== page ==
28 thoughts on “Liking Your Own Stuff”

  1. My understanding is this, and let’s use Facebook as the example- the more likes and interactions a post gets, the higher up the page it goes. Or something like that. Right? So if that is true, and I want the post to be seen, I am ok with a little nudge by way of ‘liking’ it.

      1. Mitch, I don’t think that liking your own stuff is a sign of desperation at all. It just shows that you like what you’ve done. There’s nothing wrong with that at all. The only time I don’t like what I’ve done is if I produced something crappy, and we all know I’m way too good to do that lol

      2. Went back to Sire did we? lol It just seems like if no one else ended up liking it that it could be perceived as desperation. If it’s to make sure people see it… well, that might be better, but I’m not so sure…

      3. That wasn’t intentional Mitch, must have been just force of old habits I reckon.

        As far as YouTube goes, I didn’t think the general public knew who liked or didn’t like a video. If that’s the case they’re never going to know that you were the first one to like it.

      4. OK? So how do I find out who liked my videos because I don’t know how it’s done. I know people have liked it but I don’t know who.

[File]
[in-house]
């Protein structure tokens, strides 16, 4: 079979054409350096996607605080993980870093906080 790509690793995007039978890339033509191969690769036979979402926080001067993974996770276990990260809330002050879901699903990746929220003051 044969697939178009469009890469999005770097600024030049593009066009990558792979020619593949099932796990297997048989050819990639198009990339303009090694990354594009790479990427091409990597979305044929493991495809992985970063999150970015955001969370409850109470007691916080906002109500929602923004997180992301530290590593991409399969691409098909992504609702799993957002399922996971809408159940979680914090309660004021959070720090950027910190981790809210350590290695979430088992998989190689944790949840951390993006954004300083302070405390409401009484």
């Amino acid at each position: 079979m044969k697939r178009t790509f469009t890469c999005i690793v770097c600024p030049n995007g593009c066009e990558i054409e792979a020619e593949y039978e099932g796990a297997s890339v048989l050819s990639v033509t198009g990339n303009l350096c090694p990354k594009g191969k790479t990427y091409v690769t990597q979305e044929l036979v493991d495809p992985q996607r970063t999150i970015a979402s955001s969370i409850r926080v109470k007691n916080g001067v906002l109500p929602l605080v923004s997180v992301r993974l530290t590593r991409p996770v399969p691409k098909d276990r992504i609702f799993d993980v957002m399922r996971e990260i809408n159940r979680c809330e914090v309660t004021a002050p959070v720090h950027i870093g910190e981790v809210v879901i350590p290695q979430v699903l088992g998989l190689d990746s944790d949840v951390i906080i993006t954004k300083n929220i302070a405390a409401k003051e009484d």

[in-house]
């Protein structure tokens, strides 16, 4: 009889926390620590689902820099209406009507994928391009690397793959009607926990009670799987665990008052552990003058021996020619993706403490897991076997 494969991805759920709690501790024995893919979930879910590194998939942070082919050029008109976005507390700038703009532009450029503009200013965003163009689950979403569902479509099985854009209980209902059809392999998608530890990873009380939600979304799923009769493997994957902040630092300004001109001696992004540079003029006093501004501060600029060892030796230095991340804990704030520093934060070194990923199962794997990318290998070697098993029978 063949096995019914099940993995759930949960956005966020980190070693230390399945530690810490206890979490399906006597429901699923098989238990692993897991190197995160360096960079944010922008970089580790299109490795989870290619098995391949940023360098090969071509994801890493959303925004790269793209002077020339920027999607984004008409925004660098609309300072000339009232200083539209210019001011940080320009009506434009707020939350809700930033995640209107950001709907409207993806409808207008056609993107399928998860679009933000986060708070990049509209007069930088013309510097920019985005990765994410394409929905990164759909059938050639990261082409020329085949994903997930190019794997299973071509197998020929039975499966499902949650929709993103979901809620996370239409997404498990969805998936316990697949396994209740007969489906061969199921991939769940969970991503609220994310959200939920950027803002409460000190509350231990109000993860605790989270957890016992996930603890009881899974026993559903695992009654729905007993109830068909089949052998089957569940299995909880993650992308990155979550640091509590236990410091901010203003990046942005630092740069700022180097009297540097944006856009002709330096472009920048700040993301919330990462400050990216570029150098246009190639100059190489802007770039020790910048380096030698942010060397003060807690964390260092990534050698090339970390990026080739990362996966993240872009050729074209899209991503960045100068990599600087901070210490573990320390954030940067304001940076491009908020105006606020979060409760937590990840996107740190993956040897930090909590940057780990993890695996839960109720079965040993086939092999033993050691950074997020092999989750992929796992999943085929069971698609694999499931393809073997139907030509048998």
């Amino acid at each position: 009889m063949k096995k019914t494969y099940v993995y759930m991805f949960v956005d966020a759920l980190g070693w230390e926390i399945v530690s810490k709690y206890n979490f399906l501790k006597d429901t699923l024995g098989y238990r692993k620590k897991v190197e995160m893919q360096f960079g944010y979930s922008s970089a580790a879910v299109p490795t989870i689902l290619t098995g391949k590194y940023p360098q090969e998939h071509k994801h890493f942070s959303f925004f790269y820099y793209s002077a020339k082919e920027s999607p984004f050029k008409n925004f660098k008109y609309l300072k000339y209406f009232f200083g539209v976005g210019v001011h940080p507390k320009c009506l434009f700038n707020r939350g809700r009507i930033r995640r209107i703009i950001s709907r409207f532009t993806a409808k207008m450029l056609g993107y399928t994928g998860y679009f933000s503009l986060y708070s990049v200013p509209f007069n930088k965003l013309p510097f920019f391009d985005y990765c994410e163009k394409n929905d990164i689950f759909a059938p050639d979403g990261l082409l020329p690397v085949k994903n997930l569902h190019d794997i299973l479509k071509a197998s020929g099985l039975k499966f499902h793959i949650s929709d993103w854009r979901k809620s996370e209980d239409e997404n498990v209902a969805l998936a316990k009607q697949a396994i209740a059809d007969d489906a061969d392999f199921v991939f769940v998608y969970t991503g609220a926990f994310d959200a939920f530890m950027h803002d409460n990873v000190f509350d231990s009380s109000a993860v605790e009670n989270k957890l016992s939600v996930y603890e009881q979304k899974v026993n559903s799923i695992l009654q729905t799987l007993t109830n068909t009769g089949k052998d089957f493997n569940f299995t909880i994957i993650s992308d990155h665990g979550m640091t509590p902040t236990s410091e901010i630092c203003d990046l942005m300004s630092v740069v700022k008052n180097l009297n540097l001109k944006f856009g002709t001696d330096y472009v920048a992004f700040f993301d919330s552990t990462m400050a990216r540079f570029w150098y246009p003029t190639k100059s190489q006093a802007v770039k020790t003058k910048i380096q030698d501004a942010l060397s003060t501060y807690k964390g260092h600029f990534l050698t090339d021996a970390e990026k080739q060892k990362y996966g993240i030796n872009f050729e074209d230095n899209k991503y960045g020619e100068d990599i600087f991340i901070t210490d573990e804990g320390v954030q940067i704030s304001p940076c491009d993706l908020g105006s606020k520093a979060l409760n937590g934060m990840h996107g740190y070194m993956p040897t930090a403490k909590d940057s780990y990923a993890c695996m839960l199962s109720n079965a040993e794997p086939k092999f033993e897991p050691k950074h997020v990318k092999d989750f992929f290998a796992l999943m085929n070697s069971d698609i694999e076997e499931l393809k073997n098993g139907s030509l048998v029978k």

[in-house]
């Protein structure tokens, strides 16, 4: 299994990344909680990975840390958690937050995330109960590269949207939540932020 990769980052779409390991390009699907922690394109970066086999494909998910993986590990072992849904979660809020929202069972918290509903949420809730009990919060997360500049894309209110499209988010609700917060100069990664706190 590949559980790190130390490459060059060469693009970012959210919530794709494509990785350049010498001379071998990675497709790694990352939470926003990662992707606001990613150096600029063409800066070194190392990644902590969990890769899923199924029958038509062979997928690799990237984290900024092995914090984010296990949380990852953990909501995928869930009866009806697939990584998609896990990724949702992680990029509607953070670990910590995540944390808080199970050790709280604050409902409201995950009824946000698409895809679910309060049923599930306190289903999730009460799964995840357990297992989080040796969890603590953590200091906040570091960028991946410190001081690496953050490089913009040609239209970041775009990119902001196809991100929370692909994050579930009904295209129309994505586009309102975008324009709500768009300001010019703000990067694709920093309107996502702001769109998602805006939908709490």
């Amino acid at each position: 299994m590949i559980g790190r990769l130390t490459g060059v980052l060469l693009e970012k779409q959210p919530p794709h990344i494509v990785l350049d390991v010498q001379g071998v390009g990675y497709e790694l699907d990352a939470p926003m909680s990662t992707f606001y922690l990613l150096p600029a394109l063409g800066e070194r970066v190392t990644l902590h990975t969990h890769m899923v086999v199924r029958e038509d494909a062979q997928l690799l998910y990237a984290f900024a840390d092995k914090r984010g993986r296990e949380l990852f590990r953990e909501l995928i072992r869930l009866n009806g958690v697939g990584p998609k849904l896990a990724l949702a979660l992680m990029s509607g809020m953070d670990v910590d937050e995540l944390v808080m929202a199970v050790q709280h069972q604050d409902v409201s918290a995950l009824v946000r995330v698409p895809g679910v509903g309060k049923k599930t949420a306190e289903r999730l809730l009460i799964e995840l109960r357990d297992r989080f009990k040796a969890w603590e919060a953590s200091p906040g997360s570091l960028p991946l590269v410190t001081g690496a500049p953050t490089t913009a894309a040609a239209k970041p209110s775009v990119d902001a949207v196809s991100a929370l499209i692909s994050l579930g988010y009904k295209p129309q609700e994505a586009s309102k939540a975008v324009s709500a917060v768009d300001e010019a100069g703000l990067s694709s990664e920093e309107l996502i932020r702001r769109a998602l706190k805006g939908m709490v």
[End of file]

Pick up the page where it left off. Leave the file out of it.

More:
5. It doesn’t work like that. I know what you “like” because I’m following you there. That tells me when you like something, upload something, or comment on someone’s video. That’s how I know what other people I’m following are doing. I turned mine off a couple of years ago, though I probably need to check my settings again since they’ve made so many changes. Actually, I think if you’re connected to someone on Google Plus and they like your video you’re notified also.

      6. I only get notified if someone shares it on Google+ or comments. I don’t remember ever getting notified if someone liked it. I’ve got some video with several likes and I’d love to know who liked it so I can thank them but could never find out how.

        Either way Mitch, If I were you and you’re proud of whatever you produced I’d like it and that’s that.

      7. Indeed you guys had made me laugh when reading your comment. Do you guys joke a lot. Well linking is not a bad stuff but I think Google dispice it

      8. I dunno if it is really “the appearance of desperation”. Honestly, I wonder if anyone really thinks like that other than us over thinkers?

      9. That’s an interesting point Troy. Then again, I like to consider this blog at times a think tank, so I get to think and hope others think as well. lol

      1. You’re not going to tell me you’ve never heard of them either are you? I mean, you’re a New Yorker after all; it originated here! So sad… lol